The St. Patrick Mission Church complex, comprised of the church, rectory, and an arcaded connecting walkway, is constructed of smooth-dressed buff stone. Reflecting the Mission style, the roof is covered with red barrel tiles, and the domes which cap the towers are of painted sheet metal. The complex, designed by the Denver architectural firm of Wagner and Manning, was begun in 1907 and completed in 1910. At the time of its construction, the Mission style was considered unusual in the city of Denver, although reflective of its western character.
St. Paul’s English Evangelical Lutheran Church
1600 Grant St.
National Register 9/30/1997, 5DV.2687
Completed in 1926, the Gothic Revival style building, of dark red brick and precast concrete, was designed by the architectural firm of Richter and Eiler of Reading, Pennsylvania, specialists in the design of Lutheran churches. The church’s location, less than two blocks from the State Capitol building, has resulted in the building serving both as a place of worship and as a community center.
St. Philomena’s Catholic Parish School
940 Fillmore St.
National Register 5/4/2011, 5DV.10941
The 1924 Saint Philomena’s Catholic Parish School is architecturally significant as an excellent example of the Collegiate Gothic style. The prominent square towers with cast stone crenellation, arched entrances, stepped brick pilasters with sloping cast stone coping, multi-paned windows and cast stone ornamentation are some of the most character-defining features of the style found on the school. A sensitive 1964 addition sits at the north end of the school. The school and addition are the work of distinguished Colorado architect John K. Monroe whose work includes over sixteen known buildings in the state. The school is also important for its long association of educating local Denver area schoolchildren since it opened in 1924, which it continues today for K-12 students. More information (PDF, 1.36 MB).
St. Stephen’s Episcopal Church / Church of the Holy Redeemer>
2552 Williams St.
State Register 8/31/2006, 5DV.7024
Recently arrived Caucasian English immigrants collaborated with African Americans fleeing racial violence in the South to form the Church of the Holy Redeemer in 1892. From their 1931 move to this site, the building’s strategic location in a racially charged section of the city allowed the integrated congregation to set a continual standard of racial tolerance, courage, and service to the community. As originally constructed, the 1910 sanctuary of the then St. Stephen’s Episcopal Church is a significant example of the Gothic Revival style as designed by the prominent Denver architectural firm of William E. Fisher and Arthur A. Fisher. St. Stephen’s is one of only three churches known to have been designed by the Fishers in Denver. More information (PDF, 387 kb).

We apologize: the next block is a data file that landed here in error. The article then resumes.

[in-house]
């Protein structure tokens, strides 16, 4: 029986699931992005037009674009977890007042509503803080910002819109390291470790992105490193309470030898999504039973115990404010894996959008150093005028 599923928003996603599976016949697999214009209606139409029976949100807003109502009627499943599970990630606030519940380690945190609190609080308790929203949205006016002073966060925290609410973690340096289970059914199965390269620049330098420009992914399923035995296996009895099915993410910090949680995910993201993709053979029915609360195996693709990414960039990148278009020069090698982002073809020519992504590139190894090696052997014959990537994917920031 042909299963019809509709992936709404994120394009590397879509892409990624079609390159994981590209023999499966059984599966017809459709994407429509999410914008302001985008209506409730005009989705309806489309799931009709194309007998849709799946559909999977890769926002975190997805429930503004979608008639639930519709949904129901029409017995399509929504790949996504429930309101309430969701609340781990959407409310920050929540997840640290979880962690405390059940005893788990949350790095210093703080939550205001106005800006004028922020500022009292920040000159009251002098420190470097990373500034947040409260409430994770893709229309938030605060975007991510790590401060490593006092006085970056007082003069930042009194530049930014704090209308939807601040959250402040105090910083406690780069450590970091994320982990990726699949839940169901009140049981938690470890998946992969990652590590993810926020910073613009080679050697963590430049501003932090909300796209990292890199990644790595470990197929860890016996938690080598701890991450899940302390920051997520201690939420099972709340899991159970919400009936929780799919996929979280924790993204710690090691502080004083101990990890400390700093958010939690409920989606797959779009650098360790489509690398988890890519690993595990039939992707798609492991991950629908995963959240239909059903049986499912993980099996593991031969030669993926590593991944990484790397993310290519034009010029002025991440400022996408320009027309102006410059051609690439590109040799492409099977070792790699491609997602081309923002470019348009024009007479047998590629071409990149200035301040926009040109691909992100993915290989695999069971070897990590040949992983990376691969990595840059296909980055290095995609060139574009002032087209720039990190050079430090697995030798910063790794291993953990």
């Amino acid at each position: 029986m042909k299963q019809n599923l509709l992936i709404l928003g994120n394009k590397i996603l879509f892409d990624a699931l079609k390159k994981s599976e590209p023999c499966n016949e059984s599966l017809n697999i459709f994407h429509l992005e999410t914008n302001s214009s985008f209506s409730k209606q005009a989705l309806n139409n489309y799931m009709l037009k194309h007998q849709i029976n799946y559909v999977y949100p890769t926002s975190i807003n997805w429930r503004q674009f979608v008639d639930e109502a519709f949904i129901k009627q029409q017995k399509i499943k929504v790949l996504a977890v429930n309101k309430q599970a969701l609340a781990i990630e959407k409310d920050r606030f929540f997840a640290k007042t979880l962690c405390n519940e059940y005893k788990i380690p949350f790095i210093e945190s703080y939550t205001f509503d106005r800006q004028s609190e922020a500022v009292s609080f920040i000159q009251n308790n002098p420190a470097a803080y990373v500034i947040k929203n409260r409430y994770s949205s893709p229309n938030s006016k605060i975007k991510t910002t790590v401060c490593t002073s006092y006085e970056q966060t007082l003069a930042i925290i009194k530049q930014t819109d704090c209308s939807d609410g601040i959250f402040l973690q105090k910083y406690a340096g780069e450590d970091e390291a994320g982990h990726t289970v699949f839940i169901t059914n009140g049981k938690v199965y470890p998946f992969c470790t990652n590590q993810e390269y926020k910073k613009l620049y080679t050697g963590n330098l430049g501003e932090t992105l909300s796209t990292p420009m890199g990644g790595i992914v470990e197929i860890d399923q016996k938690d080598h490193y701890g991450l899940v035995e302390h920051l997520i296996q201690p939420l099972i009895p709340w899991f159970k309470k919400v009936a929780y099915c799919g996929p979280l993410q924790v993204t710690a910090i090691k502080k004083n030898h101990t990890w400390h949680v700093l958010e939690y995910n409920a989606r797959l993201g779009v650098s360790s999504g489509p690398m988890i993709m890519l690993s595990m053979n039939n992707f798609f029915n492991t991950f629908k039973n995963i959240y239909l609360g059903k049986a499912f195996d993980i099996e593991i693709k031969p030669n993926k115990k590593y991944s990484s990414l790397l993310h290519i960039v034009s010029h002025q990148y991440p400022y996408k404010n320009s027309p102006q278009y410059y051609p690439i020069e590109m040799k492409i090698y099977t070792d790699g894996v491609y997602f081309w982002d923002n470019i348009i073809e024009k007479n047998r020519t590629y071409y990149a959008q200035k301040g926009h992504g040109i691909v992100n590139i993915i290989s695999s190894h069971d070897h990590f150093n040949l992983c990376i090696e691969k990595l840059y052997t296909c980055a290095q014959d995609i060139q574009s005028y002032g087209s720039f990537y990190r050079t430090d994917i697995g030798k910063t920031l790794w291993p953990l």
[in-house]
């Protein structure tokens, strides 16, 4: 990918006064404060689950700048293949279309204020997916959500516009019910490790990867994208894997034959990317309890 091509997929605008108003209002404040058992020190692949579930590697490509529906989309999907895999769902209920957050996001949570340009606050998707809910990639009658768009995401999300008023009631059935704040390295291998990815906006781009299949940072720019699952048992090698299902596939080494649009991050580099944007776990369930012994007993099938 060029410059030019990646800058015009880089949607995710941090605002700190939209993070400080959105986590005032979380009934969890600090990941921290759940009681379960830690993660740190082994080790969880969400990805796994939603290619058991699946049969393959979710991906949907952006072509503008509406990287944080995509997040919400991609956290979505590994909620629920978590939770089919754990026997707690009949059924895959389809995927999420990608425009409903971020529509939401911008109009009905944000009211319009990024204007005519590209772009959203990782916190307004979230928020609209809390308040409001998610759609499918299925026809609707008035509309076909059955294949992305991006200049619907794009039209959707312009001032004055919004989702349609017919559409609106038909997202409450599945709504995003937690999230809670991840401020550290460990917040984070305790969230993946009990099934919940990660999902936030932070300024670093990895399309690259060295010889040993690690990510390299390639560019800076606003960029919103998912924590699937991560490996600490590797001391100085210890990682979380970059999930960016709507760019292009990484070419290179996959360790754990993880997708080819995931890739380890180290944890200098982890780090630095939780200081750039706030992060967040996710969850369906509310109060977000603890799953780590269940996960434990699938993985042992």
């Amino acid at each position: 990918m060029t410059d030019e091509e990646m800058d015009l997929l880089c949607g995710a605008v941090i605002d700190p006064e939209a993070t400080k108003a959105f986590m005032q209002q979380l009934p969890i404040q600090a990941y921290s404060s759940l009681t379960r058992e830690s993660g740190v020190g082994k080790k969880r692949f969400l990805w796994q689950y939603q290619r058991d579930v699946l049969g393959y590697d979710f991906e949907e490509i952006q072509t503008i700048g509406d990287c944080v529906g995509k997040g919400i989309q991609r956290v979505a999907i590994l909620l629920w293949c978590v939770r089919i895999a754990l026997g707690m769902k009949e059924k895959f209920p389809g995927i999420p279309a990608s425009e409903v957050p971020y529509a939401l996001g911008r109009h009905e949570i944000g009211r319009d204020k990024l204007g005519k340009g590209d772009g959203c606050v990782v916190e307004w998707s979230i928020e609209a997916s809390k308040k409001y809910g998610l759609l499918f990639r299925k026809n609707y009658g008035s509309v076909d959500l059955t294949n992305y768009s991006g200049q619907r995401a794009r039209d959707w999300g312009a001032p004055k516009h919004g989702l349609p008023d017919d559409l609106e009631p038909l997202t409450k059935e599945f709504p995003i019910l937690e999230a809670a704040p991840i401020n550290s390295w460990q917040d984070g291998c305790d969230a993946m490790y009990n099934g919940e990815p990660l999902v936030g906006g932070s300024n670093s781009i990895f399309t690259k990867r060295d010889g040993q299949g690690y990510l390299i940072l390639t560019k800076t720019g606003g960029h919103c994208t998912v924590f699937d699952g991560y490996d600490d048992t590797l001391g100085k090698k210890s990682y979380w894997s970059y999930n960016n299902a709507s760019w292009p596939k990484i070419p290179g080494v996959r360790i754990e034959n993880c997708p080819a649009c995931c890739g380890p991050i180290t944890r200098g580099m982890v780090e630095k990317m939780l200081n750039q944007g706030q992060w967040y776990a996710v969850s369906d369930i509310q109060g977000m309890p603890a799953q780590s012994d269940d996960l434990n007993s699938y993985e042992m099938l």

St. Thomas Theological Seminary (St. John Vianney Theological Seminary)
1300 S. Steele St.
National Register 7/27/1989, 5DV.729
The St. Thomas Theological Seminary is comprised of a complex of buildings generally grouped around a quadrangle. The first building was outgrown fifteen years after its construction in 1908. The subsequent Mediterranean Revival style buildings designed by Jules J.B. Benedict, a well known Denver architect, include exceptional brickwork with multi-colored patterned designs decorating both the interior and exterior of several buildings. Benedict apparently intended to reflect the Lombard architecture associated with northern Italy, and the resulting buildings are among the finest examples of this style in the Denver area. The property is associated with The Architecture of Jules Jacques Benois Benedict in Colorado Multiple Property Submission.
1321-1333 E. 10th Ave.
National Register 7/15/1999, 5DV.5743
After retiring in 1938 from a distinguished career as a medical researcher at Johns Hopkins University, Dr. Florence Rena Sabin returned to Denver and established her home in the Stanley Arms. While living and working there, she authored Colorado’s 1947 health legislation, created a program of public health education, and brought about a major reduction in Denver’s tuberculosis mortality rate. The building is an excellent example of early International Style architecture in Colorado. Denver architect Walter H. Simon designed the building in 1937, incorporating Moderne influences with the International Style
Stanley School / Montclair School (Paddington Station Preschool)
1301 Quebec St.
National Register 2/13/2007, 5DV.9942
The Stanley School (also known as the Montclair School) is associated with the educational history of Denver's Montclair neighborhood. Except for a few years in the early 1980s, the building has been used continuously as a school since its 1891 opening. After the city of Denver annexed Montclair in 1902, the building became part of the Denver Public School District. Several neighborhood generations received their elementary education at the school, which included one of Denver's earliest public kindergarten programs. Denver architect John J. Huddart designed the original building and Denver architect David Owen Tryba planned the 1991 addition. (2006 photograph.) More information (PDF, 124 kb).
National Register 6/3/1982, 5DV.341
The mansion is one of the few surviving examples of the work of architect Harry T.E. Wendell. He designed the house in 1896 for the John E. Stearns family. The building is one of the few in the Capitol Hill neighborhood showing the influence of Spanish/Mission style architecture. Stearns served as president of the Mountain Electric Company until his death in 1920. More information (PDF, 2.83 MB).
Robert W. Steele Gymnasium